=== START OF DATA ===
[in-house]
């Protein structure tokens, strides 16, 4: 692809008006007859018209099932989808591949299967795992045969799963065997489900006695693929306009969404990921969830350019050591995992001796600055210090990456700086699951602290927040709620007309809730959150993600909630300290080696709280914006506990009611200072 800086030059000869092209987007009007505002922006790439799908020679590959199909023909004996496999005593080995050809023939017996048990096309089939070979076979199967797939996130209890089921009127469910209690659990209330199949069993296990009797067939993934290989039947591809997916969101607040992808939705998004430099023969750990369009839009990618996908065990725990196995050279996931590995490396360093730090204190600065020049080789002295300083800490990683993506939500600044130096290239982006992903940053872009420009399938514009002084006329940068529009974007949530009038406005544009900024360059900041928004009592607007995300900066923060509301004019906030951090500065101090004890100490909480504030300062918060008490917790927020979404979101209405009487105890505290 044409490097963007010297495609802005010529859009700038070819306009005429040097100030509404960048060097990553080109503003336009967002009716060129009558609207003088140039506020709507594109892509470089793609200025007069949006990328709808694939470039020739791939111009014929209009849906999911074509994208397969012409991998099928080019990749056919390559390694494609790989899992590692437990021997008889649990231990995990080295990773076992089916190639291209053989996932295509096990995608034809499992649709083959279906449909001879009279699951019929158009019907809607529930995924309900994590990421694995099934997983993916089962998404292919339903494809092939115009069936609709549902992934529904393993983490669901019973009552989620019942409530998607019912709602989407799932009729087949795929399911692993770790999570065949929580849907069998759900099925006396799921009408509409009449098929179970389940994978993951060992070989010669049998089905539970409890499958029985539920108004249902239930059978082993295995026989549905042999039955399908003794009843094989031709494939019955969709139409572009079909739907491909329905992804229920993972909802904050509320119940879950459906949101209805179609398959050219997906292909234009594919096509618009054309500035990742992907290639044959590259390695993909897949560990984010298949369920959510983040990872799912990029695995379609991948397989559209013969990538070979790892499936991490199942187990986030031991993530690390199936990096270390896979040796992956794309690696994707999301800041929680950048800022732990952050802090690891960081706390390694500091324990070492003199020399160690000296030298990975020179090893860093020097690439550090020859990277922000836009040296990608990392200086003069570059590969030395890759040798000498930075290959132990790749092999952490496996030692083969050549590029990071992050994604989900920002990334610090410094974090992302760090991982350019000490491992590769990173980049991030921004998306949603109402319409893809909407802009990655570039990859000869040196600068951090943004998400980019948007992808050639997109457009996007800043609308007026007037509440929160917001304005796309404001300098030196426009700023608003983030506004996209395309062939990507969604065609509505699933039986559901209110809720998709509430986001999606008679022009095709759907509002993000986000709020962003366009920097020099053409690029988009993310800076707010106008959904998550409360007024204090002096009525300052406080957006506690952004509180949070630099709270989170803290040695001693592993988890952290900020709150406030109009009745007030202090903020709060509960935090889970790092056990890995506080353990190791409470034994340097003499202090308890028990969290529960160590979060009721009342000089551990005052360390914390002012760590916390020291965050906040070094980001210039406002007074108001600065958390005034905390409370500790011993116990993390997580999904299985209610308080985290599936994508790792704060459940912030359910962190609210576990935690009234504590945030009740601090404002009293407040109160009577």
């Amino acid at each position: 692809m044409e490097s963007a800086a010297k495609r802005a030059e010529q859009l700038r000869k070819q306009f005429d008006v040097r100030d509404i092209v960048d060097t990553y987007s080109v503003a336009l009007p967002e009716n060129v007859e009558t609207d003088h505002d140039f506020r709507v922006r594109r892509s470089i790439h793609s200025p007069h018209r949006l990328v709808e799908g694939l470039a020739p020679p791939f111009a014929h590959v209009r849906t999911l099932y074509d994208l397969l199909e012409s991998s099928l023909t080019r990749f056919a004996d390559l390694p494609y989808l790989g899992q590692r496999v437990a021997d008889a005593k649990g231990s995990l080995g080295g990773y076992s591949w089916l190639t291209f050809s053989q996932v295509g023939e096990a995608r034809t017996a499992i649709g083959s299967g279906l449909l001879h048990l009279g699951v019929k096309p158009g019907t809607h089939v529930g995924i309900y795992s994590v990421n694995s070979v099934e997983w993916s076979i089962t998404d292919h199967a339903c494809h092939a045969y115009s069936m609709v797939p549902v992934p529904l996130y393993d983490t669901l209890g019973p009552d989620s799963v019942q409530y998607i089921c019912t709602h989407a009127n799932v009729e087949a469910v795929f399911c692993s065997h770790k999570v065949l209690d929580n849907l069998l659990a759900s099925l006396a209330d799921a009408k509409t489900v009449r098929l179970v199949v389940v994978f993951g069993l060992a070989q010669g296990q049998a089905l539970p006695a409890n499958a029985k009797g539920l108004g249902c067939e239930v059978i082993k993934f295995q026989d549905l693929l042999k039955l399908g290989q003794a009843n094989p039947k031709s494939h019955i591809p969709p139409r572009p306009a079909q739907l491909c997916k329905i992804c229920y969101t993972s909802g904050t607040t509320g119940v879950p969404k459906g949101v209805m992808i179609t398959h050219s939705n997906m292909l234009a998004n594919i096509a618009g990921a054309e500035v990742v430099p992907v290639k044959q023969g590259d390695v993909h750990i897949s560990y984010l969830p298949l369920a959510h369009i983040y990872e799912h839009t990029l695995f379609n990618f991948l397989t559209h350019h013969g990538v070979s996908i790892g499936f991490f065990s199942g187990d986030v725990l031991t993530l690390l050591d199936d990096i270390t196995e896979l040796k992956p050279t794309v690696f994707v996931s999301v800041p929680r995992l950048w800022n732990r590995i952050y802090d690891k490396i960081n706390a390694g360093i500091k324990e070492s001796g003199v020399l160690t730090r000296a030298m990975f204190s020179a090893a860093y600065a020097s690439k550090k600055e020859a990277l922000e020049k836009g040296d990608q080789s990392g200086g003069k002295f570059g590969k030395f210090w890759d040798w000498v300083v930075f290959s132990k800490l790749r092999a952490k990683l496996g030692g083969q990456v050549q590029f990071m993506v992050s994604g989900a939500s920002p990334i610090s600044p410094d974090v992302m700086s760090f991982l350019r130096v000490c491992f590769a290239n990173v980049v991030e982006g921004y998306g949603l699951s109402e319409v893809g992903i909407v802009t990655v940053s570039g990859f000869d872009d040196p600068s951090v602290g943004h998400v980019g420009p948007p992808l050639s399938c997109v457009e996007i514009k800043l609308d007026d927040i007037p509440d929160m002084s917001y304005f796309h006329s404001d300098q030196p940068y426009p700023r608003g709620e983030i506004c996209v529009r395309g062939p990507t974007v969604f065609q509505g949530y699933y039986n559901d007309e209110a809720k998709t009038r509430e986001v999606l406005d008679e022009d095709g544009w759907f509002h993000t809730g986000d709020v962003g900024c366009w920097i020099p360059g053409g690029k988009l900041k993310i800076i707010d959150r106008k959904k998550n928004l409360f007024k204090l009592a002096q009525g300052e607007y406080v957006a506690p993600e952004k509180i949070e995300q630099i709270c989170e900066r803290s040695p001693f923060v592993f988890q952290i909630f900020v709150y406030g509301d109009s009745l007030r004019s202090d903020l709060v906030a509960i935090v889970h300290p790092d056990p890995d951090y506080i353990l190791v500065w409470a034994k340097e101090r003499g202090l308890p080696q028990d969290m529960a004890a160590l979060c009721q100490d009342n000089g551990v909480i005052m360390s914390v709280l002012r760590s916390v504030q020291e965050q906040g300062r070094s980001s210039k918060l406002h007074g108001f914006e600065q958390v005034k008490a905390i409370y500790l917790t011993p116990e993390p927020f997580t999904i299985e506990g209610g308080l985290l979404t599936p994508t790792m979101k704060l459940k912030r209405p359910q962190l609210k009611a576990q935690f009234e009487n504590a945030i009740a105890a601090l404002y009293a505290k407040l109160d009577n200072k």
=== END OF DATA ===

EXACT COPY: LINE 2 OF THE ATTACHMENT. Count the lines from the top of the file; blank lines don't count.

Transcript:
């Protein structure tokens, strides 16, 4: 692809008006007859018209099932989808591949299967795992045969799963065997489900006695693929306009969404990921969830350019050591995992001796600055210090990456700086699951602290927040709620007309809730959150993600909630300290080696709280914006506990009611200072 800086030059000869092209987007009007505002922006790439799908020679590959199909023909004996496999005593080995050809023939017996048990096309089939070979076979199967797939996130209890089921009127469910209690659990209330199949069993296990009797067939993934290989039947591809997916969101607040992808939705998004430099023969750990369009839009990618996908065990725990196995050279996931590995490396360093730090204190600065020049080789002295300083800490990683993506939500600044130096290239982006992903940053872009420009399938514009002084006329940068529009974007949530009038406005544009900024360059900041928004009592607007995300900066923060509301004019906030951090500065101090004890100490909480504030300062918060008490917790927020979404979101209405009487105890505290 044409490097963007010297495609802005010529859009700038070819306009005429040097100030509404960048060097990553080109503003336009967002009716060129009558609207003088140039506020709507594109892509470089793609200025007069949006990328709808694939470039020739791939111009014929209009849906999911074509994208397969012409991998099928080019990749056919390559390694494609790989899992590692437990021997008889649990231990995990080295990773076992089916190639291209053989996932295509096990995608034809499992649709083959279906449909001879009279699951019929158009019907809607529930995924309900994590990421694995099934997983993916089962998404292919339903494809092939115009069936609709549902992934529904393993983490669901019973009552989620019942409530998607019912709602989407799932009729087949795929399911692993770790999570065949929580849907069998759900099925006396799921009408509409009449098929179970389940994978993951060992070989010669049998089905539970409890499958029985539920108004249902239930059978082993295995026989549905042999039955399908003794009843094989031709494939019955969709139409572009079909739907491909329905992804229920993972909802904050509320119940879950459906949101209805179609398959050219997906292909234009594919096509618009054309500035990742992907290639044959590259390695993909897949560990984010298949369920959510983040990872799912990029695995379609991948397989559209013969990538070979790892499936991490199942187990986030031991993530690390199936990096270390896979040796992956794309690696994707999301800041929680950048800022732990952050802090690891960081706390390694500091324990070492003199020399160690000296030298990975020179090893860093020097690439550090020859990277922000836009040296990608990392200086003069570059590969030395890759040798000498930075290959132990790749092999952490496996030692083969050549590029990071992050994604989900920002990334610090410094974090992302760090991982350019000490491992590769990173980049991030921004998306949603109402319409893809909407802009990655570039990859000869040196600068951090943004998400980019948007992808050639997109457009996007800043609308007026007037509440929160917001304005796309404001300098030196426009700023608003983030506004996209395309062939990507969604065609509505699933039986559901209110809720998709509430986001999606008679022009095709759907509002993000986000709020962003366009920097020099053409690029988009993310800076707010106008959904998550409360007024204090002096009525300052406080957006506690952004509180949070630099709270989170803290040695001693592993988890952290900020709150406030109009009745007030202090903020709060509960935090889970790092056990890995506080353990190791409470034994340097003499202090308890028990969290529960160590979060009721009342000089551990005052360390914390002012760590916390020291965050906040070094980001210039406002007074108001600065958390005034905390409370500790011993116990993390997580999904299985209610308080985290599936994508790792704060459940912030359910962190609210576990935690009234504590945030009740601090404002009293407040109160009577």